We arrived with two and a half hours of buffer before the start of the eclipse.  The plan, buy the viewing glasses, eat lunch, find a suitable viewing location and then wait.  Disappointment met us from the beginning.  First the museum under estimated the response for viewing glasses and was sold out the day before.  Not to worry the employee told me, they will have 500 more glasses arriving at 4 pm, and will be available at the annex store by the famous Sundial Bridge.  By the time we arrived we found a line of about 100 people standing in the hot sun in 90° weather waiting to get in to the store at 4pm.  The roving employee there let us know we were in a part of the line where we might not get any glasses as each person could buy up to 5 glasses, putting us in a risky part of the line.  So with great hope we waited.  Slowly patience began to wear thin among my crew. One wanted to light a fire just because it was so hot, his incredulous claim was he could do it with just a focused pinhole of light.  Another wished he did not leave his water in the car.  Then the other wanted to play, and sleep and be carried on my head at the same time.  My patience was starting to wane.  By 4:45 we were inside and we made our purchase – lady luck smiled on us.

Solar Eclipse Obscured by High Cirrus Clouds

Obscured

We had less than 15 minutes before the start of the eclipse.  I announced that everyone should evacuate bladders and such for once I start the photo sequence there was no stopping.  No one heeded my words.  I was suspicious.  By the time we finished eating and squelching some sibling rivalry fires, the eclipse had started and I missed the initial contact of the moon with the sun and disappointment found its way into my head.

For the next two and a half hours, it was one dispute after another, one distraction after another, one question after another.  My mind was not focused at all on what I was doing.  My photos were not being timed carefully and I would miss the twenty second mark I had planned for each photo more times than I could keep count of.  I was also plagued by clouds, thin nefarious clouds that were just thick enough to keep the light levels jumping all over the place.  I could not make a sequence of more than 4 or 5 photos that had the same exposure level that I needed to make a time lapse sequence possible.  I also saw in my view finder this very odd haloing and glow around the sun nearly the whole time.  Something I did not notice in my practice photos.  It brought me great concern that I might find flares in all these photos making them useless in the end.  My mind started slipping into thoughts of inadequate equipment syndrome, something that did not torment me in more than a decade.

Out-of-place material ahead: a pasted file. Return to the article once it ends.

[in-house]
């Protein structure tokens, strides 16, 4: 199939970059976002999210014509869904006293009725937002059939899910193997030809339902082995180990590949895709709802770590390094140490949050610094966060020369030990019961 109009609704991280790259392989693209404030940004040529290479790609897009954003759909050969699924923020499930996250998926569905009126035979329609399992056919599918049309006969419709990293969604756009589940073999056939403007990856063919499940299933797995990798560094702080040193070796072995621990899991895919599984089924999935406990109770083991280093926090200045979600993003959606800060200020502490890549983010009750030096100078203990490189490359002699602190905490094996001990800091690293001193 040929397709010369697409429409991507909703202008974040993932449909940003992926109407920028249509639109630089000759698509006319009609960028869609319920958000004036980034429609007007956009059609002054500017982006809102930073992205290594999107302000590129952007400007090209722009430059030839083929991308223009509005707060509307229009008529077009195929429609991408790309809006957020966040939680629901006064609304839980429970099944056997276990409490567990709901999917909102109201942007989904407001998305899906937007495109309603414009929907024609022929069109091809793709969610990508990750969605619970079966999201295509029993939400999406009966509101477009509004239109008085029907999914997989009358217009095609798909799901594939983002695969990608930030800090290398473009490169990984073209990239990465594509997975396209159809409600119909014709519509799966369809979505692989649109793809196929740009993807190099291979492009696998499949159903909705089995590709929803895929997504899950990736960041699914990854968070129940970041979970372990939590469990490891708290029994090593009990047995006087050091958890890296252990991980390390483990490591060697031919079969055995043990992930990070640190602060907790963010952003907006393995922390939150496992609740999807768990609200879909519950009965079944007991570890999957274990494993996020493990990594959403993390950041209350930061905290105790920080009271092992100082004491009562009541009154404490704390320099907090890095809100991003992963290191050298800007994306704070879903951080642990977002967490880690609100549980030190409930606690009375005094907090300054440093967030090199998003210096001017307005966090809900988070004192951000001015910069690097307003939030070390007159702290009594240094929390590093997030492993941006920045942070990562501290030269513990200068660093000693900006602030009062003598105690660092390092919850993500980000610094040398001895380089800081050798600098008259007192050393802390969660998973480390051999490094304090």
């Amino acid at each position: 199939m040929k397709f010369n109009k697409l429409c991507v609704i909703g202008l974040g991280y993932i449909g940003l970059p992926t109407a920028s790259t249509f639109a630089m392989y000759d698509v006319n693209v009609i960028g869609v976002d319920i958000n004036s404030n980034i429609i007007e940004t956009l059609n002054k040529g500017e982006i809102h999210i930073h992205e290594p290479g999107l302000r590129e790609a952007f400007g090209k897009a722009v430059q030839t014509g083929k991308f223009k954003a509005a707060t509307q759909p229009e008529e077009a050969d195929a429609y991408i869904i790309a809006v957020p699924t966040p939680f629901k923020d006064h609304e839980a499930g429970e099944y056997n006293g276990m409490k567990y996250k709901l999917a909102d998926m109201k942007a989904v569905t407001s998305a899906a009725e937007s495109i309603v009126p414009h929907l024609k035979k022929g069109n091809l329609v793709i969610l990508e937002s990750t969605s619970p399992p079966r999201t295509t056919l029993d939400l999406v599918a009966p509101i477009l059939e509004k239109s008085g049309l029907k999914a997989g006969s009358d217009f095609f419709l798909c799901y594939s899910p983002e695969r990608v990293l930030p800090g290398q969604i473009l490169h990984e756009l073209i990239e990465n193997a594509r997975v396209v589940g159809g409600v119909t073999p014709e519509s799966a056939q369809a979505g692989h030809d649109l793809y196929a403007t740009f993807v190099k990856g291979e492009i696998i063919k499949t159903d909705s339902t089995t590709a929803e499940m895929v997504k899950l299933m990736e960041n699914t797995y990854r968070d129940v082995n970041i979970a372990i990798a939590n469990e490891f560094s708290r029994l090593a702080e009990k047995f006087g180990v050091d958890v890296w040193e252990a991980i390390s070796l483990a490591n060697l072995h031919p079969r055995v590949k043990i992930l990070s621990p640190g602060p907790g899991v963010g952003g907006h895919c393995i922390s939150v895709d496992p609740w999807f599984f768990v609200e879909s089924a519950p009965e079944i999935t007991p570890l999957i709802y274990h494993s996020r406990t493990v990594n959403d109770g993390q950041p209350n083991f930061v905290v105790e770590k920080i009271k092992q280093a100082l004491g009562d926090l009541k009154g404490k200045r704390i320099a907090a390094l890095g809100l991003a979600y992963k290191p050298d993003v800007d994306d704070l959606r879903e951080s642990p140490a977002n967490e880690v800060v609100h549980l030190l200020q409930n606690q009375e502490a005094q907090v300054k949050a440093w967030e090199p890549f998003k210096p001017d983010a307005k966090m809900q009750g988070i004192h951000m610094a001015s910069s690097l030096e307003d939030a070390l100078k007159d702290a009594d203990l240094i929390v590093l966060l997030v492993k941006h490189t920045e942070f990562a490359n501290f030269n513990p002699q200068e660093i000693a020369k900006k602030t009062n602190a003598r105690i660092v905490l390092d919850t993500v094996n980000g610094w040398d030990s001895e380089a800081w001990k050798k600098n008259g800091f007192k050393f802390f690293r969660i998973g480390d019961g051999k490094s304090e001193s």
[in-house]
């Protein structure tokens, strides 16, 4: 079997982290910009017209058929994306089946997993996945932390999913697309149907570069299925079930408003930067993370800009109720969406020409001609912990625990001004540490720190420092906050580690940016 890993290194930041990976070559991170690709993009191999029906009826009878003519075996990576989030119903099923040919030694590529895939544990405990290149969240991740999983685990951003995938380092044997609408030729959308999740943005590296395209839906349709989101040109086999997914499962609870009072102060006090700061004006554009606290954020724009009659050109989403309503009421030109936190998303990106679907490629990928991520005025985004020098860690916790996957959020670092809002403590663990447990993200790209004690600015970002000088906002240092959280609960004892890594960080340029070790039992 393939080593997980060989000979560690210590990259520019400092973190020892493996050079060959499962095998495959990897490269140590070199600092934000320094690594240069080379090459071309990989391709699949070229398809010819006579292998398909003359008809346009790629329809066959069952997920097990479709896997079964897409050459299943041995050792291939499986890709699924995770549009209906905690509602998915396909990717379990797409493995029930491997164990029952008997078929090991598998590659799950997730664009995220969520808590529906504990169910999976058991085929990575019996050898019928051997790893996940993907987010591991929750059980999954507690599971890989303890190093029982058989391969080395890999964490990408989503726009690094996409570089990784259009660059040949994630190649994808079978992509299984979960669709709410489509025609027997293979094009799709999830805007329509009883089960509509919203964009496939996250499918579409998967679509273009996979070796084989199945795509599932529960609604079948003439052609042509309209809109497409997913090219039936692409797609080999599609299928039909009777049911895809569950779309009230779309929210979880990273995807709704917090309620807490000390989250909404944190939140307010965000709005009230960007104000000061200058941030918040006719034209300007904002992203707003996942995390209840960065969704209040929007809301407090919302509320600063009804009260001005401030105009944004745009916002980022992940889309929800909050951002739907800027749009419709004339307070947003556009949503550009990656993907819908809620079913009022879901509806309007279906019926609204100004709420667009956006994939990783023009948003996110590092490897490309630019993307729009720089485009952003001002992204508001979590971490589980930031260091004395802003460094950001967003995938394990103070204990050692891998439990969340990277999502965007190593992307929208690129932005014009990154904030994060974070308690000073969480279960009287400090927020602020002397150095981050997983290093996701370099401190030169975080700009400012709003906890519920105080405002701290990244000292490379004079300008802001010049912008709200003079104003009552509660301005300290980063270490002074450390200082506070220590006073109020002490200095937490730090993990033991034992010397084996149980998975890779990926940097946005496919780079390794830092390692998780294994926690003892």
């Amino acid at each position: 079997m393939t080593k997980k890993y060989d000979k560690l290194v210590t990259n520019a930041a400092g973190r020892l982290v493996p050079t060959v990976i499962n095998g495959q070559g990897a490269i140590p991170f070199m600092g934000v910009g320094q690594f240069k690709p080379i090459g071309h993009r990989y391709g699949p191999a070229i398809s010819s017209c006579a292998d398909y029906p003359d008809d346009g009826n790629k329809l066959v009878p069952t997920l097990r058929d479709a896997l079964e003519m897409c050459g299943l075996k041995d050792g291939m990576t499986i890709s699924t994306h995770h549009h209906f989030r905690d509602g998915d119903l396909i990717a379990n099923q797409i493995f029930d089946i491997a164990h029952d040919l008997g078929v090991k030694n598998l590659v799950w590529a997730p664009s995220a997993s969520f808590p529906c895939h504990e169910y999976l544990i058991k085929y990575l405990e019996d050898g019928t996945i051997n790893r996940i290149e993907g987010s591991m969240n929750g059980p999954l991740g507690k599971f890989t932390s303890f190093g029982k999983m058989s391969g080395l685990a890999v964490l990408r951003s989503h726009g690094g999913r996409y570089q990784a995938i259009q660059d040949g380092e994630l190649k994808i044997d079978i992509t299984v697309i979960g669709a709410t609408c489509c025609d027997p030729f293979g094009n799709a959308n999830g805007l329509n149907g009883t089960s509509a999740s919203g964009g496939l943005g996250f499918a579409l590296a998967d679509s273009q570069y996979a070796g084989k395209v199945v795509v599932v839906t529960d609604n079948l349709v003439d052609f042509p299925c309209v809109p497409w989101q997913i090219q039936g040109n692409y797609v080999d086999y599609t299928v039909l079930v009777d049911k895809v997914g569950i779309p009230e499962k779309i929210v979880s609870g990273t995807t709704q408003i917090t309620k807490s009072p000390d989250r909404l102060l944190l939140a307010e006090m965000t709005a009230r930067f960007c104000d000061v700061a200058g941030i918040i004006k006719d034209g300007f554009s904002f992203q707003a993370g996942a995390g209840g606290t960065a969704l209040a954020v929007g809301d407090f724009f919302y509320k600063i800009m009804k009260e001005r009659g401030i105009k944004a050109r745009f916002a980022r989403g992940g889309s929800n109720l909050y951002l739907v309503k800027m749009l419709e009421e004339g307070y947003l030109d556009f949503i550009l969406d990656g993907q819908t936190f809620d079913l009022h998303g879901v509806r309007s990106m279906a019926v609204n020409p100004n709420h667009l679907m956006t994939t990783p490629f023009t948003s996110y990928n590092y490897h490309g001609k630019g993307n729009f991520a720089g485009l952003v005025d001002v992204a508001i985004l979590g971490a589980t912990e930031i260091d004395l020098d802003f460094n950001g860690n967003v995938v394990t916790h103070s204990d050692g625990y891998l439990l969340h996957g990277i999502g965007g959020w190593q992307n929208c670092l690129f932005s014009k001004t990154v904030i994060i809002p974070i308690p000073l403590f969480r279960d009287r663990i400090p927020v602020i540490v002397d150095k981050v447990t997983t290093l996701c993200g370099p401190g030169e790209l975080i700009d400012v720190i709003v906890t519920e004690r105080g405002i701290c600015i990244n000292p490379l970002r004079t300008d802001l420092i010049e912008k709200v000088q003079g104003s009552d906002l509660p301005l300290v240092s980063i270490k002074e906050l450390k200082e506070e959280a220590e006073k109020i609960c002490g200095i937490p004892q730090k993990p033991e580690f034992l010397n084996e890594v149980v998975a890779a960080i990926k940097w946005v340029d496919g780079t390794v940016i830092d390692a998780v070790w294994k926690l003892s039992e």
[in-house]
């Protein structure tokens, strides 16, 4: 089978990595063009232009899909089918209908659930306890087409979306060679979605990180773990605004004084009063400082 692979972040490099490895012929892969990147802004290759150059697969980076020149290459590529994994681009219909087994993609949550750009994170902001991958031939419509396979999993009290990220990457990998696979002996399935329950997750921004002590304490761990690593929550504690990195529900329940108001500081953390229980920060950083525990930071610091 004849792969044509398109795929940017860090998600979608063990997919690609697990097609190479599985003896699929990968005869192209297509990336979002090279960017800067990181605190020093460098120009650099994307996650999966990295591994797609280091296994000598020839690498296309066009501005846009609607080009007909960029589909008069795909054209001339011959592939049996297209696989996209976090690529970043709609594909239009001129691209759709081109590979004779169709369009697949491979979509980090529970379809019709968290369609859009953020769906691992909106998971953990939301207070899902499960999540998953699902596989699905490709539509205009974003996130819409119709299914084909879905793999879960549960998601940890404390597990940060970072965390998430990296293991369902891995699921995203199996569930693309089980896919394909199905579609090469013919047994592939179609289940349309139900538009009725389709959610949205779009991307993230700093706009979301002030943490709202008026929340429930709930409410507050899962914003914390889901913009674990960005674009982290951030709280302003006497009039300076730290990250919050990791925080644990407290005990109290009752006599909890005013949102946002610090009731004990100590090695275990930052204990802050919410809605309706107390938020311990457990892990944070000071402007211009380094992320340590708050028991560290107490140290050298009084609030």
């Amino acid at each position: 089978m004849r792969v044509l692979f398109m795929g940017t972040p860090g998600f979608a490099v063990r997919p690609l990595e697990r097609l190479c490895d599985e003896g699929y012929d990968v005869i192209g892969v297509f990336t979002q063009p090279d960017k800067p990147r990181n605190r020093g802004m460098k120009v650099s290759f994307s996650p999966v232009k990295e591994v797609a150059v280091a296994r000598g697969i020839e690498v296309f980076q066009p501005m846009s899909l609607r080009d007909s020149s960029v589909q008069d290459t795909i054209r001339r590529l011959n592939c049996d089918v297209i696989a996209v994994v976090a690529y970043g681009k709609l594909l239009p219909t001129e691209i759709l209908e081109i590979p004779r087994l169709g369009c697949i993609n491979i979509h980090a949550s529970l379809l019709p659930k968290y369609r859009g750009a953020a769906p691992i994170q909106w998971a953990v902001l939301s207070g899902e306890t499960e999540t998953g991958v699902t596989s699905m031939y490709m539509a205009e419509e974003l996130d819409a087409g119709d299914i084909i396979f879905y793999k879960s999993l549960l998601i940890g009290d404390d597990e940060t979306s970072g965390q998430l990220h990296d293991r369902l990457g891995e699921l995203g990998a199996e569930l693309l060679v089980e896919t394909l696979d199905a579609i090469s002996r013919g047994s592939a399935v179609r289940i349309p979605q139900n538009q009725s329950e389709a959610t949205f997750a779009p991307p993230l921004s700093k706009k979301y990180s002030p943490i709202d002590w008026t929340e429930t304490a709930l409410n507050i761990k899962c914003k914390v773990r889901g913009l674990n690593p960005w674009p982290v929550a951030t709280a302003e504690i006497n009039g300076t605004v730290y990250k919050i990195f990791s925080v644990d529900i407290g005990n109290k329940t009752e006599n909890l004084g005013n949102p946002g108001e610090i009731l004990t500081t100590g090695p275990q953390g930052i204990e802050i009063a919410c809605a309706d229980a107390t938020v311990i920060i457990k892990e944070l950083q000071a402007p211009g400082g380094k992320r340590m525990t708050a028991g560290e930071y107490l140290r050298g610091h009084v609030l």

The Annular Eclipse of May 20th 2012 in total annularity

With This Ring

As the moon continued its encroachment of the sun, the anticipation of my assistants increased.  The arguing vanished into amazement, the prevailing thirst quenched with wonderment, and I as well was awe struck by the magnitude of what was occurring before my eyes.  Here was the moon, an entity in our sky that could not be seen if not for the light of the sun, moving in front of the source of what makes it existent to our eyes and blocking it out.  However, rather than overshadowing the sun it instead forms a ring of heavenly light as the the two wed in the sky for nearly 4 minutes in a display that had no beginning and no end.  It was as if time stood still and the world became dim and humbled in the grandeur of their union.  Being so close to a multitude of people, even though out of eyesight, we were not cheated out of hearing the cheers that belted out throughout the park as the ring became complete.  It was a spine tingling moment not to be soon forgotten.

The moon breaks the ring of light as it exits totality

Broken Light